Uber has been trying to rehabilitate its image lately — but somehow, the company seems to keep shooting itself in its own foot. Case in point: UberEATS India’s recent “Wife Appreciation Day” ad, which… uh… did not go over well with Twitter users, either in India or globally. Uber has since pulled the ad and apologized, tweeting, “This was totally inappropriate. We've removed it and we apologize”; alas, though, the internet has a long memory, and it probably won’t be forgotten quickly.
Twitter user Asawari Ghatage, whose bio states that she is based in Bangalore, posted a screenshot of the ad on Sept. 16. “Dear Husbands, a gentle reminder — Today is Wife Appreciation Day!”, it read. “Order on UberEATS and let your wife take a day off from the kitchen.” Ghatage’s only comment at the time was “Ewwwwww!” — which, honestly, conveys pretty much all you need to know about the ad: It feels gross.
In case you want a little more commentary, though, another Twitteruser based in Bangalore, Hemanth.HM, also tweeted out a screenshot; his note had a bit more to it, saying, “Sorry @uber but why do you think that only the ‘wife’ needs to be at the kitchen!” He punctuated his message with the “Neutral Face” emoji — which, despite its name, usually looks like it disapproves of something.
From there, it spread like proverbial wildfire across Twitter, with people slamming the ad for perpetuating sexist, regressive gender roles and stereotypes:
When the ad was brought to the attention of Uber’s Chief Brand Officer, Bozoma Saint John, she was quick to respond:
And shortly thereafter, the ad was pulled. Uber also issued an apology:
So, at least there’s that.
For what it’s worth “Wife Appreciation Day” was a pre-existing thing that takes place in many locations across the world; I’m not sure I’d go so far as to call it a “holiday,” but it’s listed on a lot of those websites that track every observance, ranging from the major religious ones to the mostly made-up ones that celebrate, say, cheeseburgers or coffee. Wife Appreciation Day is typically “celebrated” on the third Sunday in September, which, in 2017, occurred on Sept. 17.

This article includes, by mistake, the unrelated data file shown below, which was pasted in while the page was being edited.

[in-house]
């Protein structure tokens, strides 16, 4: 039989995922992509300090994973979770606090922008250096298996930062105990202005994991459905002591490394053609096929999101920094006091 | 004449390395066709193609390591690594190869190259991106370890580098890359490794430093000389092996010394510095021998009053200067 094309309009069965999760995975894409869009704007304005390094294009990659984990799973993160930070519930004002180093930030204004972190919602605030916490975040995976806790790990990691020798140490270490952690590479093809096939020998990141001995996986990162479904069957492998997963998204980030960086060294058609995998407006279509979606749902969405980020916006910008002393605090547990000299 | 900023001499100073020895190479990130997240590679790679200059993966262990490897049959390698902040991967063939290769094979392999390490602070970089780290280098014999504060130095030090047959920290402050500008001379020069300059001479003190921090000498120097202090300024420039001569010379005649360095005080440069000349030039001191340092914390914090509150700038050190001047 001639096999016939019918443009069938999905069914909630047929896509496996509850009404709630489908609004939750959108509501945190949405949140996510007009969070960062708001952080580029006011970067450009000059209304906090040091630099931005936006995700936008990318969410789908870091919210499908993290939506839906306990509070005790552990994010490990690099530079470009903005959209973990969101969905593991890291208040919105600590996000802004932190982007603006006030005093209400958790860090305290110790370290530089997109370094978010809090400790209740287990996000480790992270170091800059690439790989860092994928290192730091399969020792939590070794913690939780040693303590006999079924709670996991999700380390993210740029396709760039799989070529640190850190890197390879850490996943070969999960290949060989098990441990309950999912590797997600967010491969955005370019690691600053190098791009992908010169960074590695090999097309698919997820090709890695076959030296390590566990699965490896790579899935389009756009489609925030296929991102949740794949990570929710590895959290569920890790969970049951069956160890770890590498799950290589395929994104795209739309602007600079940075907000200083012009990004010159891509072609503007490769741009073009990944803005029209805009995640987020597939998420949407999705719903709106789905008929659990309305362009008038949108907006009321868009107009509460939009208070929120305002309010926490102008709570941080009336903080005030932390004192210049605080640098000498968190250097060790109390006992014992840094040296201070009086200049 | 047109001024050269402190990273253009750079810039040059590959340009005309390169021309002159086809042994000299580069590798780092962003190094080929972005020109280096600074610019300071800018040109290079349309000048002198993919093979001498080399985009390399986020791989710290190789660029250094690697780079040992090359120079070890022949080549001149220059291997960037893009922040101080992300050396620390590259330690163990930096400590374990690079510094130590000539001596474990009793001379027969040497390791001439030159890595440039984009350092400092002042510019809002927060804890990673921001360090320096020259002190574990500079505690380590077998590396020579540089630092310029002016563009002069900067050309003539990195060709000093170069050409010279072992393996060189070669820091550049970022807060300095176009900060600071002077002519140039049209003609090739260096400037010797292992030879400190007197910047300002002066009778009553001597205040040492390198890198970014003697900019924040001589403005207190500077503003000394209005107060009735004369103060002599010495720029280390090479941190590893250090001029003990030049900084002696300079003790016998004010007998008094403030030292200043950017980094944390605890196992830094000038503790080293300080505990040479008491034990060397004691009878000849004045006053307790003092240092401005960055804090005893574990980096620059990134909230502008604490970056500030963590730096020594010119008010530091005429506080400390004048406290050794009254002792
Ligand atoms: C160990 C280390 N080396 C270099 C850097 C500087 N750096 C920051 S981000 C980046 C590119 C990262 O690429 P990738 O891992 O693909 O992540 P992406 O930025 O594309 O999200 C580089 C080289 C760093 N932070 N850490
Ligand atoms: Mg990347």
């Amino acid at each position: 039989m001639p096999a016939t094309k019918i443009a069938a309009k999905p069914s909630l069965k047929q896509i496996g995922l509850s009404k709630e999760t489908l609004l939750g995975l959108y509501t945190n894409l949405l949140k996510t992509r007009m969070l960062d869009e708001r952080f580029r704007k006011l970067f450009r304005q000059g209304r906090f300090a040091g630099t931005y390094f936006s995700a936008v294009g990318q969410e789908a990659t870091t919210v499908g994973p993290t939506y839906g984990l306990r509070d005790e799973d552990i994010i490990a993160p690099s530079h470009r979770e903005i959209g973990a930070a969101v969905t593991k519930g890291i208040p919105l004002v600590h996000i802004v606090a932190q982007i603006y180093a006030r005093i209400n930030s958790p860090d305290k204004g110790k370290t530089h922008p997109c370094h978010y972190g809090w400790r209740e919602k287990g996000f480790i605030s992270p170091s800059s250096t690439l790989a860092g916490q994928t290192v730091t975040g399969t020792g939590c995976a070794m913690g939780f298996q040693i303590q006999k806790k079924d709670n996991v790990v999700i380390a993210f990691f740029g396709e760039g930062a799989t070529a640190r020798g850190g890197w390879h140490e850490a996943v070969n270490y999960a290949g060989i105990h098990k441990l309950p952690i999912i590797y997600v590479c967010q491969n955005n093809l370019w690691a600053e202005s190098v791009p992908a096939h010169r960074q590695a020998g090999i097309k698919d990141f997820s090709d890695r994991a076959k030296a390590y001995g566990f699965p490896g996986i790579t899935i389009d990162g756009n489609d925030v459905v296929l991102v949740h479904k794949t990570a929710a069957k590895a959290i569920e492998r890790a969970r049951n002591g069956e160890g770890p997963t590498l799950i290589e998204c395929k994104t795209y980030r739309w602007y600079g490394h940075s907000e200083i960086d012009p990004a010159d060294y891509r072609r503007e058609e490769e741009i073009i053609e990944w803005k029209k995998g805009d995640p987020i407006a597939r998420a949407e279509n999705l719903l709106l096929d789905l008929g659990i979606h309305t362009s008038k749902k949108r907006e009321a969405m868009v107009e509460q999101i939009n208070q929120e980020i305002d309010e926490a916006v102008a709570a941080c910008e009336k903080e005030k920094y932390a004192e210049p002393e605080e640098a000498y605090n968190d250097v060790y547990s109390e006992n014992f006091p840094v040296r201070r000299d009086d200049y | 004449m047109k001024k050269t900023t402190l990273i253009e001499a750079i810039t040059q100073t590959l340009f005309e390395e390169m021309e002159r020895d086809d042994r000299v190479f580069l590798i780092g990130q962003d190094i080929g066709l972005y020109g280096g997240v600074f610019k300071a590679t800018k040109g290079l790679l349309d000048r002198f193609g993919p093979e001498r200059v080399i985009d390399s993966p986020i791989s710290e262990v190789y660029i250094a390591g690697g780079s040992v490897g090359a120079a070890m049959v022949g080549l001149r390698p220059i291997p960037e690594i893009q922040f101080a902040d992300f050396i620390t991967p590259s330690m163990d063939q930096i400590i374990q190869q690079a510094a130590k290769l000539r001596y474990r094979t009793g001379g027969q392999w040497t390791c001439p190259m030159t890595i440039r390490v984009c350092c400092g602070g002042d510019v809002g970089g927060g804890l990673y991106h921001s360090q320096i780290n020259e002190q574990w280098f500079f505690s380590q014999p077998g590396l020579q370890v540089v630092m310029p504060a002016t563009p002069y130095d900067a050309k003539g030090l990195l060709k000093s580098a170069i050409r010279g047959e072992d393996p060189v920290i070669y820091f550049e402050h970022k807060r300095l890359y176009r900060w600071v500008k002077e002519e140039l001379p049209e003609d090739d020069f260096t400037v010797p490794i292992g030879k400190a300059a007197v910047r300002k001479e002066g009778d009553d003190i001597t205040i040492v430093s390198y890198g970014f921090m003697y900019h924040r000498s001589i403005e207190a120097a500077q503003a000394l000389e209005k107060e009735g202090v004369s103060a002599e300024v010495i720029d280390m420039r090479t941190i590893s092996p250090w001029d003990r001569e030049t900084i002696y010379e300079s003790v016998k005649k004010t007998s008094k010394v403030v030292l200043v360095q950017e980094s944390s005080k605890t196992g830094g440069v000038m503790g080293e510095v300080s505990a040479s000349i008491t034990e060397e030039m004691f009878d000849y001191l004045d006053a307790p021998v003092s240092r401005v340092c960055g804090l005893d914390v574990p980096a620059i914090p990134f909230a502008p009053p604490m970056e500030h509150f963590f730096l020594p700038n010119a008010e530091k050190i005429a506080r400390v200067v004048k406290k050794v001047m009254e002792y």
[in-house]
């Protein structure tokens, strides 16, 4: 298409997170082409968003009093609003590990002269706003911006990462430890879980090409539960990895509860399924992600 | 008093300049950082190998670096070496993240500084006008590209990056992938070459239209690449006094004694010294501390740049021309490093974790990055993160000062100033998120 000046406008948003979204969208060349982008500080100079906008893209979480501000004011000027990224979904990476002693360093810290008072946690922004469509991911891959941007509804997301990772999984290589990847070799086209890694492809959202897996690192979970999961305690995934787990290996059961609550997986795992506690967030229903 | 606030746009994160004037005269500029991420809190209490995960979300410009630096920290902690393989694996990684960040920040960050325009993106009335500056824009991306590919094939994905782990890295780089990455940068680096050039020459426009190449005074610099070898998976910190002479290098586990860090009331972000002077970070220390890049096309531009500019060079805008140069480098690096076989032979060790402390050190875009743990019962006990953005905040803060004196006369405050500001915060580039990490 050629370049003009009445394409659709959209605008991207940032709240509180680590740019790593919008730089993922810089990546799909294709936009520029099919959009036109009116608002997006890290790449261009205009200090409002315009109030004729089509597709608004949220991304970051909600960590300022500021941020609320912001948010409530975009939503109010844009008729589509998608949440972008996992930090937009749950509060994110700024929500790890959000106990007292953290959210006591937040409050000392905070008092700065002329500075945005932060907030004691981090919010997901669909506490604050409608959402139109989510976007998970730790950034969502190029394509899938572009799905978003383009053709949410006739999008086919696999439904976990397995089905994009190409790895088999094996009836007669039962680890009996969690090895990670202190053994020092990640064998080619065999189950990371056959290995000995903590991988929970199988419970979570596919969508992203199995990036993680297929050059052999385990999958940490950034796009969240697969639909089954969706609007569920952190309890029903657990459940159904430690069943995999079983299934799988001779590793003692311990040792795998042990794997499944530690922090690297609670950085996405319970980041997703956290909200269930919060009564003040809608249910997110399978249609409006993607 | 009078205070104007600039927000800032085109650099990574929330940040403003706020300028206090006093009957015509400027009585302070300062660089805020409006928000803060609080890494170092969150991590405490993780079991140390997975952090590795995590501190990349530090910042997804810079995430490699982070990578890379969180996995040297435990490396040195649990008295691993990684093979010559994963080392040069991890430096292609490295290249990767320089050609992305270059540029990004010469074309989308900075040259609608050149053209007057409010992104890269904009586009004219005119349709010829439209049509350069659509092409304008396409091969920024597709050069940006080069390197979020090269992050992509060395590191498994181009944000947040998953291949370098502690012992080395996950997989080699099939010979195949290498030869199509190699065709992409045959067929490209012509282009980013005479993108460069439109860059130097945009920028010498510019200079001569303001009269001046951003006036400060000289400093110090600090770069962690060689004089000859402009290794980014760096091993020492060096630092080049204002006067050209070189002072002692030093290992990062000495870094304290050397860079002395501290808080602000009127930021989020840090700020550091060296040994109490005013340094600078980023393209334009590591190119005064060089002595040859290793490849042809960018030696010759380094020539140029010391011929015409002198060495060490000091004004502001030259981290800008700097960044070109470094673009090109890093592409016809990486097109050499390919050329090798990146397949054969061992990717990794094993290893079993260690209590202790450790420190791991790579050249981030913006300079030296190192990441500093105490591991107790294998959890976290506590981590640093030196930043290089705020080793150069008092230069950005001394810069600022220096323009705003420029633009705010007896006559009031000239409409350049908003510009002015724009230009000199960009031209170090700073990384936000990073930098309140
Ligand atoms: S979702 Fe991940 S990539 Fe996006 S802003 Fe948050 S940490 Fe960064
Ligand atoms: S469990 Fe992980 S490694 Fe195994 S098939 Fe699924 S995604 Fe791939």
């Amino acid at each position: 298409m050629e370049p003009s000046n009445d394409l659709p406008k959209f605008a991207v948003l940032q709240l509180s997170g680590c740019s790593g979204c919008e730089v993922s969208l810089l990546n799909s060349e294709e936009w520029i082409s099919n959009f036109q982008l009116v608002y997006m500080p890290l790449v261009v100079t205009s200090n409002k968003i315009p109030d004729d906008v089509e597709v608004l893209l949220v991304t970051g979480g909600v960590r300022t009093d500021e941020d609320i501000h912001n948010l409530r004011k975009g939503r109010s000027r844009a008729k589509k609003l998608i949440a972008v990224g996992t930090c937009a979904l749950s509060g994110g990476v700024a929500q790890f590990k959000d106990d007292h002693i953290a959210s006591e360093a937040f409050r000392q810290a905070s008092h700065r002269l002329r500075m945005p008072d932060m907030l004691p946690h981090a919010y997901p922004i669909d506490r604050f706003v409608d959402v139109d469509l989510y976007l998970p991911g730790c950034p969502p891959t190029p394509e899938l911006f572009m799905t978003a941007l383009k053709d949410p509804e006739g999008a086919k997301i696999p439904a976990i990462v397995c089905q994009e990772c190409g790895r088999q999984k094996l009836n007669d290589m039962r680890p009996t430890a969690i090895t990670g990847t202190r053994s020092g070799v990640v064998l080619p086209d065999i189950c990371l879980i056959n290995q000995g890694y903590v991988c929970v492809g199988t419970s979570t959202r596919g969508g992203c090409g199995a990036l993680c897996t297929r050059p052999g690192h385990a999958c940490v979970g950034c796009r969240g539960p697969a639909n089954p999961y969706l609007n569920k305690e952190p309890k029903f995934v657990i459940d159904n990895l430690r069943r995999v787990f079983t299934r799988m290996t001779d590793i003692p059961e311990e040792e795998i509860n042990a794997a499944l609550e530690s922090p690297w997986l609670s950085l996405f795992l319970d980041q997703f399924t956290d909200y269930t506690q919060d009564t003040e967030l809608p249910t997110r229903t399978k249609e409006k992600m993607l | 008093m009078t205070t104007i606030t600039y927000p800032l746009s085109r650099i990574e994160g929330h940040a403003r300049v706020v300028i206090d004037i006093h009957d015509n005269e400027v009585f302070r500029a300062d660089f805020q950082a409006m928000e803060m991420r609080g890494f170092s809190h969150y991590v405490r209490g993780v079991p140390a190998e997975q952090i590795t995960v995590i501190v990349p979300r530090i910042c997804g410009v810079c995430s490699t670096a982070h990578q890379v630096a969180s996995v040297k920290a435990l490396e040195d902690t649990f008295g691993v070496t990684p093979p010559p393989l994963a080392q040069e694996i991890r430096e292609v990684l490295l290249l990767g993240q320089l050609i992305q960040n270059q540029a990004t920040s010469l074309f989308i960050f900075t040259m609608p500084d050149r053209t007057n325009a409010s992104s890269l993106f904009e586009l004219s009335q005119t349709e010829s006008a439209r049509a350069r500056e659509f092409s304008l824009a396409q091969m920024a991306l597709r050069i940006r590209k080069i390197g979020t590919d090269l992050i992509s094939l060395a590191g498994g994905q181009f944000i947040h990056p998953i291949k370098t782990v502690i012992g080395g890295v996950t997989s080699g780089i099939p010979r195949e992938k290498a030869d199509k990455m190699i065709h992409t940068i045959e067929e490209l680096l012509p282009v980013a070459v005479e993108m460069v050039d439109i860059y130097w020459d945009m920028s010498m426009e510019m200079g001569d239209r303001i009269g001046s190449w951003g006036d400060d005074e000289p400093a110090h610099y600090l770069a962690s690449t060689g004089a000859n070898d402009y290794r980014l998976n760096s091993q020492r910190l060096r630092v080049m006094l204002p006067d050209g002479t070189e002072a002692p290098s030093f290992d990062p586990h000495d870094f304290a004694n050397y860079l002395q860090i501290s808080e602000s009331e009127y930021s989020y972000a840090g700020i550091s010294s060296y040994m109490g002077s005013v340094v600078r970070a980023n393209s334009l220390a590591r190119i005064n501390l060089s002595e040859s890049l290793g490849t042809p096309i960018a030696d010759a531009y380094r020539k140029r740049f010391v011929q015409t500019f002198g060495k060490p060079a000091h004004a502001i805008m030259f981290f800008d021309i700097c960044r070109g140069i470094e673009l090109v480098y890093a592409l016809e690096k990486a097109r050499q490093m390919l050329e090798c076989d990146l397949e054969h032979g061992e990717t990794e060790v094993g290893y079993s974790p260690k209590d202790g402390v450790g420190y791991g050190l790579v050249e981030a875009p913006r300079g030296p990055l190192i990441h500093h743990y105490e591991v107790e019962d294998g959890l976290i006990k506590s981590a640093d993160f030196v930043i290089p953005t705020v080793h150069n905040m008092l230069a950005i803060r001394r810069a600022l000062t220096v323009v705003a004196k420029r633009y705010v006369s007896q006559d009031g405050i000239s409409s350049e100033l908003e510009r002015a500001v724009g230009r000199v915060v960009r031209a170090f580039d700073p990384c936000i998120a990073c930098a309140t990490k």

And to be fair, there’s nothing wrong with showing your spouse you appreciate them. I’d argue that we shouldn’t need to mark specific days where you’re supposed to show that appreciation (why not do it every day, in how you talk to them, treat them, and go about your lives as partners together), but it’s nice to be reminded that you’re valued.
The issue with the ad is the specific wording: “Let your wife take a day off from the kitchen.” It implies so many things: That wives belong in the kitchen; that it’s always their job to take care of the cooking, while husbands never have to; that they’re only able to take a day off from these duties when their spouses permit them to do so; and that the only kinds of relationships that exist in the world are heterosexual ones.
The problem could have been solved by simply wording it as something more like, “Order on UberEATs and treat your wife” (still not perfect, but better than “Let your wife take a day off from the kitchen”) — and making sure that a similar ad ran on Husband Appreciation Day (the third Saturday in April), Spouse’s Day (Jan. 26), and other similar holidays aimed at celebrating your partner.
It’s worth noting that according to the BBC, the UberEATS India ad actually “did not cause much of a stir locally.” Ayesha Perera, who is also a BBC journalist, said to the BBC's Zoe Kleinman, “Most people on Monday did not seem to know about the promo or even the negative impression it is said o have created. It did not create any impression on social media, and the story is missing from the city’s main tabloids and newspapers.” Perera did observe, however, that “if Uber is to be taken seriously, it will have to be careful to avoid carelessly worded messages like this one and come up with something more imaginative.”
Indeed, gender inequality in India remains a huge issue. Women face a frightening amount of violence aimed at them and rates of sexual assault; between 2001 and 2011, rates of crimes against women rose by 59 percent according to one report, while in 2016, 34,651 cases of rape were reported across the country according to the National Crime Records Bureau. Nor is the issue limited to overt, big picture examples like these; seemingly small examples of everyday sexism reveal how the country's patriarchal culture harms people of all genders.
An ad for a food delivery service is small potatoes in the grand scheme of things — but within the larger context, it’s still worth paying attention to. The good news is that speaking up about it can change things — even if it’s just the removal of an ad.